comes my physical exam and where my jaw drops. I proceed with my cardiac exam
and realize that there is 1+ pitting edema where I place my stethoscope on her
chest to listen to her heart sounds, and mind you, I'm not pressing hard at
I have her husband assist me in getting her rolled over because
at this point, even just lifting her arms was a difficult movement for her. We
finally get her rolled over and the poor patient had pitting 3+ edema to her scapula.
This folks, is the perfect picture of, yes, anasarca.
She had 3+ pitting edema down her entire body. I couldn't get pulses
in her lower extremities. Her upper and lower extremities were cool to touch
and had a decrease in sensation.
So after I finish my exam, I talk to the husband a little bit
longer and then go to the dictation room with chart in hand. I managed to find
her cardiology clinic chart and start delving. This patient has managed to have
CHF for this long and has truly not had an exacerbation.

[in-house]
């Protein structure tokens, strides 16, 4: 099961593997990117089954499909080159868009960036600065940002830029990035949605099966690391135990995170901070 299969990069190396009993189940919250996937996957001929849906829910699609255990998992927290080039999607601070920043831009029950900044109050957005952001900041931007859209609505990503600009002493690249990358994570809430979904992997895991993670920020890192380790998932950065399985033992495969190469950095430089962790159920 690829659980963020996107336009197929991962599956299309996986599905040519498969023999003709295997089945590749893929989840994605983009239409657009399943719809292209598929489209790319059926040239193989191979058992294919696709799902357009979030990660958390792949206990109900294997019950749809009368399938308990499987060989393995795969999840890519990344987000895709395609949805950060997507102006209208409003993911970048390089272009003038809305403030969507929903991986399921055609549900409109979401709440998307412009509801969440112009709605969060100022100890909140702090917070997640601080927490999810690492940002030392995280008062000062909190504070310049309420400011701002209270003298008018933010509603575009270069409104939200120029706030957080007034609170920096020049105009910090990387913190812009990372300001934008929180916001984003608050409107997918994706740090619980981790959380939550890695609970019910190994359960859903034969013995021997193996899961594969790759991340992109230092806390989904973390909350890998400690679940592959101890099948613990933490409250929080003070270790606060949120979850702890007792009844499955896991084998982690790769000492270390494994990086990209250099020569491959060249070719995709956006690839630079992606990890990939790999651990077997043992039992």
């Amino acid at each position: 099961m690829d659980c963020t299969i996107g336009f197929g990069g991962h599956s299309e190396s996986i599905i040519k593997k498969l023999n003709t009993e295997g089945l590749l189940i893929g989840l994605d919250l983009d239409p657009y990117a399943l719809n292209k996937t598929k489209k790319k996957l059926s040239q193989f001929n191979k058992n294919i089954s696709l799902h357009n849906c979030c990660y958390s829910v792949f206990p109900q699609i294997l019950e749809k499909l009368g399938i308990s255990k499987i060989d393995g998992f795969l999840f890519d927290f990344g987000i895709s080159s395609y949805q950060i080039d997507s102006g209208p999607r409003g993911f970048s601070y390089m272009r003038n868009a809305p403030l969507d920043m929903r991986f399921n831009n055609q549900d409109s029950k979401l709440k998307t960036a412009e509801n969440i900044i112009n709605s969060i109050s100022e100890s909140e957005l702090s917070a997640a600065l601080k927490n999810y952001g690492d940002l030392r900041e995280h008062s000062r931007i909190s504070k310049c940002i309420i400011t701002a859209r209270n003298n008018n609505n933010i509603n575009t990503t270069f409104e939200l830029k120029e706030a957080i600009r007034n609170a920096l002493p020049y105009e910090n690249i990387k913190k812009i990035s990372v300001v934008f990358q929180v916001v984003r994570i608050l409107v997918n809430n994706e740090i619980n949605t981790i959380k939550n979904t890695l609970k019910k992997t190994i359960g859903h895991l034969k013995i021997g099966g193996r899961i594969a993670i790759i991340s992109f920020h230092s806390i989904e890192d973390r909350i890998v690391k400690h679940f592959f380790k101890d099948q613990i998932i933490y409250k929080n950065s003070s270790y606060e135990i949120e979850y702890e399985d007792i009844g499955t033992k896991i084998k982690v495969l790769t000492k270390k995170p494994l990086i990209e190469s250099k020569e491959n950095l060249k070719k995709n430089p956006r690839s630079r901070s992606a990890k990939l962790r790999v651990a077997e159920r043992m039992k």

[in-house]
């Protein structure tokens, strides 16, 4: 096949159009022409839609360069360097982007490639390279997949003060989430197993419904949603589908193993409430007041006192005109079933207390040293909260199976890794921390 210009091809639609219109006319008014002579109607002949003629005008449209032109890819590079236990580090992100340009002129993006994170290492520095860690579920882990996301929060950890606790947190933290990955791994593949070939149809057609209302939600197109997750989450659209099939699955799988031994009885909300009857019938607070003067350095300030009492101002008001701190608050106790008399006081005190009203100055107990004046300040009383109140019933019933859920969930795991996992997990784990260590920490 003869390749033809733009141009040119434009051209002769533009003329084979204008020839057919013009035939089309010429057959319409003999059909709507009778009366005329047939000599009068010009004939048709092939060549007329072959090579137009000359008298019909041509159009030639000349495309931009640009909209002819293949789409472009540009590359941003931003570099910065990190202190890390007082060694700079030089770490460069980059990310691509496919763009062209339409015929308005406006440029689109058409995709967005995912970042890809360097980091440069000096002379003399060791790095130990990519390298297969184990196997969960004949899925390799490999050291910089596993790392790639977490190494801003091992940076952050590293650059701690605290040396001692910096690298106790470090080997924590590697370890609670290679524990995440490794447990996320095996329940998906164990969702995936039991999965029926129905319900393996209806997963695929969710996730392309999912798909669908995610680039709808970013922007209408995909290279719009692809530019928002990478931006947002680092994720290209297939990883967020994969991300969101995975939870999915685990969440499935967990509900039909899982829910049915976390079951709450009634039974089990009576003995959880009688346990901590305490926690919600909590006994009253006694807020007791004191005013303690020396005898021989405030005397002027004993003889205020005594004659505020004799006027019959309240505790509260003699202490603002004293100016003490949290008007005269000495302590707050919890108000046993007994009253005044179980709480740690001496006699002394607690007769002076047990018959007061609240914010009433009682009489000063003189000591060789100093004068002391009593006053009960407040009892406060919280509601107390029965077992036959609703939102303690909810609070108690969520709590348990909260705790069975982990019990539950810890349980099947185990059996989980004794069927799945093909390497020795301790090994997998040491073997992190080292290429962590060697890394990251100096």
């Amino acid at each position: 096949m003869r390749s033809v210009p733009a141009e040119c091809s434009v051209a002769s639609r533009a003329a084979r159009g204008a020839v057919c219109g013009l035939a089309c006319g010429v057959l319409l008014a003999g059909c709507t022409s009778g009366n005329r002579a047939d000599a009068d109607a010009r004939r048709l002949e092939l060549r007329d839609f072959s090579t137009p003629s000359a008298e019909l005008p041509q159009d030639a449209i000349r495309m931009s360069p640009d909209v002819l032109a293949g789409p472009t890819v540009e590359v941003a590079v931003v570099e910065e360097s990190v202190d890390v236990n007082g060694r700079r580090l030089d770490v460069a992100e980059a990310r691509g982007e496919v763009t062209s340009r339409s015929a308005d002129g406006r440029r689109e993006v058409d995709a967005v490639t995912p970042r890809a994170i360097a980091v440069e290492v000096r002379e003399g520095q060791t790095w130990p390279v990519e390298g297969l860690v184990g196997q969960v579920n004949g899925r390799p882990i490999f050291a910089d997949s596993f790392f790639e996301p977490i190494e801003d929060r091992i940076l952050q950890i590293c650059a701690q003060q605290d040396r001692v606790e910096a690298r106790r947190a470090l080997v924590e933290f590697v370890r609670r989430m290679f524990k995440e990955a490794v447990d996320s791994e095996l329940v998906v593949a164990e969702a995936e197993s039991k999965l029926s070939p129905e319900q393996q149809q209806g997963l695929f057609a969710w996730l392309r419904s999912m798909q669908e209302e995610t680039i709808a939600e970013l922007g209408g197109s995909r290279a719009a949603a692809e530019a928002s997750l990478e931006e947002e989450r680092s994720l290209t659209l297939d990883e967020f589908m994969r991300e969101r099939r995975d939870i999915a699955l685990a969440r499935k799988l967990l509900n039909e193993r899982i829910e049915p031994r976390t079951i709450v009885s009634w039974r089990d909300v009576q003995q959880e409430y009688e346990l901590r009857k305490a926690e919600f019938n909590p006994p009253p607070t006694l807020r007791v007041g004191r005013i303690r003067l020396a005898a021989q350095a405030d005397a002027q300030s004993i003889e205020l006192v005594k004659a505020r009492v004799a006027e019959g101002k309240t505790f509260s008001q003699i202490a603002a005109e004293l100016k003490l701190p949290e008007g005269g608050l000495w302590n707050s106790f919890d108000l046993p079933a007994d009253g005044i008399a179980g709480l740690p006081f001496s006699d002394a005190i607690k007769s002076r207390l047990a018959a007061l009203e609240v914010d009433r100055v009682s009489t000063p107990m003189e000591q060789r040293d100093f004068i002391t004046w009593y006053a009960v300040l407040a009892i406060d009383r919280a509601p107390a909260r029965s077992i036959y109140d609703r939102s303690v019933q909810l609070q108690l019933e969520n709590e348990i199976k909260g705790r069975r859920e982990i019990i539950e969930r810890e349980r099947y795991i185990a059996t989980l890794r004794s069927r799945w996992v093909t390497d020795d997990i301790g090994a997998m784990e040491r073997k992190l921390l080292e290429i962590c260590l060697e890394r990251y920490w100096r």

Please remember we live in Northern Michigan. There is a great
percentage of our population that is not highly educated. Unfortunately, the
socio-economic gap that exists has a huge impact on many of our patients truly
understanding their diagnoses and the lifestyles changes that need to be
enacted to ensure that they don't become exacerbated. And this patient is the
prime example of that.
They were not able to tell me the first thing about heart
failure. And this isn't at the fault of their outside providers. It's simply
because they just couldn't wrap their heads around the information when it was
You know that form that you do as a floor nurse asking a patient
what is the best way that they learn? You know. One of the many that you just
click boxes without really even asking the patient. This is one of the most
important questions that need to be asked. We need to know how to teach our
patients, or, to pound it (for lack of a more appropriate term) into our
I went into her chart to assess what medical therapy she was on
and what tests had thus far been ordered. I called the echo tech to find out
the "unofficial" results of her echo and was informed that they were unable to
do the test. They tried but the patient's excessive fluid level did not allow
for the ultrasound to be able to visualize the cardiac structures
appropriately. We had to wait.
The lasix drip had been going for a couple of hours (why the heck